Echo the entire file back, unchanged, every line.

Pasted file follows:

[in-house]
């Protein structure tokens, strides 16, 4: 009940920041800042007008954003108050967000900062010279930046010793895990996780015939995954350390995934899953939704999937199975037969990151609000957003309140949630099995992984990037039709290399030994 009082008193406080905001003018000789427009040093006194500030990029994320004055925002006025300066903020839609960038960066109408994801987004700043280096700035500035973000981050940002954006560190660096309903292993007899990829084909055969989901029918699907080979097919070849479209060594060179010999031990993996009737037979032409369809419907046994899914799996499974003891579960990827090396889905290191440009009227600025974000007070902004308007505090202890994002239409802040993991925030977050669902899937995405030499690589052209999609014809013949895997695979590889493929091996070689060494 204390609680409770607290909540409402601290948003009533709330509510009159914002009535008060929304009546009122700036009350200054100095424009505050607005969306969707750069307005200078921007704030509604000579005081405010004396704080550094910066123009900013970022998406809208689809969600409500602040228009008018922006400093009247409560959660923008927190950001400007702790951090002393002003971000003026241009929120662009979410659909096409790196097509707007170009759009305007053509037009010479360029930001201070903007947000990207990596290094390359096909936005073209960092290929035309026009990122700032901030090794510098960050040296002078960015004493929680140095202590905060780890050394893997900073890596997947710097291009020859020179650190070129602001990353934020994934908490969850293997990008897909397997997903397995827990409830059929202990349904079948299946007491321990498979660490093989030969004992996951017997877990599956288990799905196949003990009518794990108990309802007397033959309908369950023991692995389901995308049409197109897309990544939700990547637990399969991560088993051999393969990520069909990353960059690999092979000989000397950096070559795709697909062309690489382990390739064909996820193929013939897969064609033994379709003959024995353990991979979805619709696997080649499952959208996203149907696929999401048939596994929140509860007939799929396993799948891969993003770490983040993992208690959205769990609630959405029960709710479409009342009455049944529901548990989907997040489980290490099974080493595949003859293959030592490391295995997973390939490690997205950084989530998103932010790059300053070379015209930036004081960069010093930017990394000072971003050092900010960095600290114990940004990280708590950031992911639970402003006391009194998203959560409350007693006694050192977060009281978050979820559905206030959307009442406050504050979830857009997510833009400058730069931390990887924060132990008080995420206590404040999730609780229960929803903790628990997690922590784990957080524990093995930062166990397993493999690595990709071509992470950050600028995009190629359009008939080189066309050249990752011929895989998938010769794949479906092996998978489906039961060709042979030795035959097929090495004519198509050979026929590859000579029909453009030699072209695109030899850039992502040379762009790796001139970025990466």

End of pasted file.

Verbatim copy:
[in-house]
């Protein structure tokens, strides 16, 4: 009940920041800042007008954003108050967000900062010279930046010793895990996780015939995954350390995934899953939704999937199975037969990151609000957003309140949630099995992984990037039709290399030994 009082008193406080905001003018000789427009040093006194500030990029994320004055925002006025300066903020839609960038960066109408994801987004700043280096700035500035973000981050940002954006560190660096309903292993007899990829084909055969989901029918699907080979097919070849479209060594060179010999031990993996009737037979032409369809419907046994899914799996499974003891579960990827090396889905290191440009009227600025974000007070902004308007505090202890994002239409802040993991925030977050669902899937995405030499690589052209999609014809013949895997695979590889493929091996070689060494 204390609680409770607290909540409402601290948003009533709330509510009159914002009535008060929304009546009122700036009350200054100095424009505050607005969306969707750069307005200078921007704030509604000579005081405010004396704080550094910066123009900013970022998406809208689809969600409500602040228009008018922006400093009247409560959660923008927190950001400007702790951090002393002003971000003026241009929120662009979410659909096409790196097509707007170009759009305007053509037009010479360029930001201070903007947000990207990596290094390359096909936005073209960092290929035309026009990122700032901030090794510098960050040296002078960015004493929680140095202590905060780890050394893997900073890596997947710097291009020859020179650190070129602001990353934020994934908490969850293997990008897909397997997903397995827990409830059929202990349904079948299946007491321990498979660490093989030969004992996951017997877990599956288990799905196949003990009518794990108990309802007397033959309908369950023991692995389901995308049409197109897309990544939700990547637990399969991560088993051999393969990520069909990353960059690999092979000989000397950096070559795709697909062309690489382990390739064909996820193929013939897969064609033994379709003959024995353990991979979805619709696997080649499952959208996203149907696929999401048939596994929140509860007939799929396993799948891969993003770490983040993992208690959205769990609630959405029960709710479409009342009455049944529901548990989907997040489980290490099974080493595949003859293959030592490391295995997973390939490690997205950084989530998103932010790059300053070379015209930036004081960069010093930017990394000072971003050092900010960095600290114990940004990280708590950031992911639970402003006391009194998203959560409350007693006694050192977060009281978050979820559905206030959307009442406050504050979830857009997510833009400058730069931390990887924060132990008080995420206590404040999730609780229960929803903790628990997690922590784990957080524990093995930062166990397993493999690595990709071509992470950050600028995009190629359009008939080189066309050249990752011929895989998938010769794949479906092996998978489906039961060709042979030795035959097929090495004519198509050979026929590859000579029909453009030699072209695109030899850039992502040379762009790796001139970025990466």